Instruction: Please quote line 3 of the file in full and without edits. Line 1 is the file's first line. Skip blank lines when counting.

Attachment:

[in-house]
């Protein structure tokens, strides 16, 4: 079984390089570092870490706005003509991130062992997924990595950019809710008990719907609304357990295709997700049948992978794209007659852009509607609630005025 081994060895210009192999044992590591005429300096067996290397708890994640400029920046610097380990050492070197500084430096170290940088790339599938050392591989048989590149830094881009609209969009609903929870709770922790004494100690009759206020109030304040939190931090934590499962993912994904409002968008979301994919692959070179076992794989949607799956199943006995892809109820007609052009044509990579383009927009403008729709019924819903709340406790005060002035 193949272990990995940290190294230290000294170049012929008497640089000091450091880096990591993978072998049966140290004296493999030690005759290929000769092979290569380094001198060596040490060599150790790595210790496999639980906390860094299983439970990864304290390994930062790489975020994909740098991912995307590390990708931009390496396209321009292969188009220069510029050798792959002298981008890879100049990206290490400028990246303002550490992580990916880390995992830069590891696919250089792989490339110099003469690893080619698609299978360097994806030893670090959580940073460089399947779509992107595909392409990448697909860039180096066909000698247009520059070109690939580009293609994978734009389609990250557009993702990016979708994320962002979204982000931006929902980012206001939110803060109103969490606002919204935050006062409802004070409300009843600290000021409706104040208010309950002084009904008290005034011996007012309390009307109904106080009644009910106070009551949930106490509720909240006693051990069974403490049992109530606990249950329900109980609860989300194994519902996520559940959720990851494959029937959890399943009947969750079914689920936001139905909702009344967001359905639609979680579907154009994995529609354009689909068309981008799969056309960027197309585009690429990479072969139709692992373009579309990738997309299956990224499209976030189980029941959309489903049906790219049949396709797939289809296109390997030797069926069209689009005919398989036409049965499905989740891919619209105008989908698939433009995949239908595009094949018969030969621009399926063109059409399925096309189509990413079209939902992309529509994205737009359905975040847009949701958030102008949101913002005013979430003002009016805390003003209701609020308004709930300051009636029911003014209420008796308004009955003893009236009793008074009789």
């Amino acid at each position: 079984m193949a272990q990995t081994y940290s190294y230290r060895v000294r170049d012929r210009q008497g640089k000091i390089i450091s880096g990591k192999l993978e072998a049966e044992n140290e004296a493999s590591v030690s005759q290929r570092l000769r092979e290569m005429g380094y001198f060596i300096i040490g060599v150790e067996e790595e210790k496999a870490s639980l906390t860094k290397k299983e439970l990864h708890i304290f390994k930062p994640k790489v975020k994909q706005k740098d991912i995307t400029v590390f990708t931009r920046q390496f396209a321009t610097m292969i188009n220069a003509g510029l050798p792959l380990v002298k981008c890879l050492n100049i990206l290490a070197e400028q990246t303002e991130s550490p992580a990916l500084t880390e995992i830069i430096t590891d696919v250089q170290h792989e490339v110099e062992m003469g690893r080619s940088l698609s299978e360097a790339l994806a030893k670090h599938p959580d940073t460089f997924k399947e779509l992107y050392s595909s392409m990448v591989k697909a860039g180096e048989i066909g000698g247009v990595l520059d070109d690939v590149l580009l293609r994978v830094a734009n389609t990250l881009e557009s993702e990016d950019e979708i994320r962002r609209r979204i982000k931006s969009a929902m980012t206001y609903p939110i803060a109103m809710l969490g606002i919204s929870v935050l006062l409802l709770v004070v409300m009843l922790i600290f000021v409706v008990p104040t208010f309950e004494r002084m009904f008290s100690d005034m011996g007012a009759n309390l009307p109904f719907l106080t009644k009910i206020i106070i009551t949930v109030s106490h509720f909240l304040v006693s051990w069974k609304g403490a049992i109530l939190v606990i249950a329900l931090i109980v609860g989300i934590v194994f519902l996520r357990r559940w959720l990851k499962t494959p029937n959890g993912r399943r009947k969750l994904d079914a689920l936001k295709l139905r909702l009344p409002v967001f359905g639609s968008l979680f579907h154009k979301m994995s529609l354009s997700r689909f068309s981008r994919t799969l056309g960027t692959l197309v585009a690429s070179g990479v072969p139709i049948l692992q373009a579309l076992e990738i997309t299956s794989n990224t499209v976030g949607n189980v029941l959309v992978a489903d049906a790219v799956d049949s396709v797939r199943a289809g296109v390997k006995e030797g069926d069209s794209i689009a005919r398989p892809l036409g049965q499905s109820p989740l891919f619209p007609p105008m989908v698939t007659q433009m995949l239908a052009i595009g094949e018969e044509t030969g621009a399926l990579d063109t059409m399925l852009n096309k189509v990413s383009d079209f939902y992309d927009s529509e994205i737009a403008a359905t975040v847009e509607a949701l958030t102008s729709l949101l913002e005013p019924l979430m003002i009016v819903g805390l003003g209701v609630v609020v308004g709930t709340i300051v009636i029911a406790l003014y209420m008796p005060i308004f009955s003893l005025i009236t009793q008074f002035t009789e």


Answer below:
């Amino acid at each position: 079984m193949a272990q990995t081994y940290s190294y230290r060895v000294r170049d012929r210009q008497g640089k000091i390089i450091s880096g990591k192999l993978e072998a049966e044992n140290e004296a493999s590591v030690s005759q290929r570092l000769r092979e290569m005429g380094y001198f060596i300096i040490g060599v150790e067996e790595e210790k496999a870490s639980l906390t860094k290397k299983e439970l990864h708890i304290f390994k930062p994640k790489v975020k994909q706005k740098d991912i995307t400029v590390f990708t931009r920046q390496f396209a321009t610097m292969i188009n220069a003509g510029l050798p792959l380990v002298k981008c890879l050492n100049i990206l290490a070197e400028q990246t303002e991130s550490p992580a990916l500084t880390e995992i830069i430096t590891d696919v250089q170290h792989e490339v110099e062992m003469g690893r080619s940088l698609s299978e360097a790339l994806a030893k670090h599938p959580d940073t460089f997924k399947e779509l992107y050392s595909s392409m990448v591989k697909a860039g180096e048989i066909g000698g247009v990595l520059d070109d690939v590149l580009l293609r994978v830094a734009n389609t990250l881009e557009s993702e990016d950019e979708i994320r962002r609209r979204i982000k931006s969009a929902m980012t206001y609903p939110i803060a109103m809710l969490g606002i919204s929870v935050l006062l409802l709770v004070v409300m009843l922790i600290f000021v409706v008990p104040t208010f309950e004494r002084m009904f008290s100690d005034m011996g007012a009759n309390l009307p109904f719907l106080t009644k009910i206020i106070i009551t949930v109030s106490h509720f909240l304040v006693s051990w069974k609304g403490a049992i109530l939190v606990i249950a329900l931090i109980v609860g989300i934590v194994f519902l996520r357990r559940w959720l990851k499962t494959p029937n959890g993912r399943r009947k969750l994904d079914a689920l936001k295709l139905r909702l009344p409002v967001f359905g639609s968008l979680f579907h154009k979301m994995s529609l354009s997700r689909f068309s981008r994919t799969l056309g960027t692959l197309v585009a690429s070179g990479v072969p139709i049948l692992q373009a579309l076992e990738i997309t299956s794989n990224t499209v976030g949607n189980v029941l959309v992978a489903d049906a790219v799956d049949s396709v797939r199943a289809g296109v390997k006995e030797g069926d069209s794209i689009a005919r398989p892809l036409g049965q499905s109820p989740l891919f619209p007609p105008m989908v698939t007659q433009m995949l239908a052009i595009g094949e018969e044509t030969g621009a399926l990579d063109t059409m399925l852009n096309k189509v990413s383009d079209f939902y992309d927009s529509e994205i737009a403008a359905t975040v847009e509607a949701l958030t102008s729709l949101l913002e005013p019924l979430m003002i009016v819903g805390l003003g209701v609630v609020v308004g709930t709340i300051v009636i029911a406790l003014y209420m008796p005060i308004f009955s003893l005025i009236t009793q008074f002035t009789e």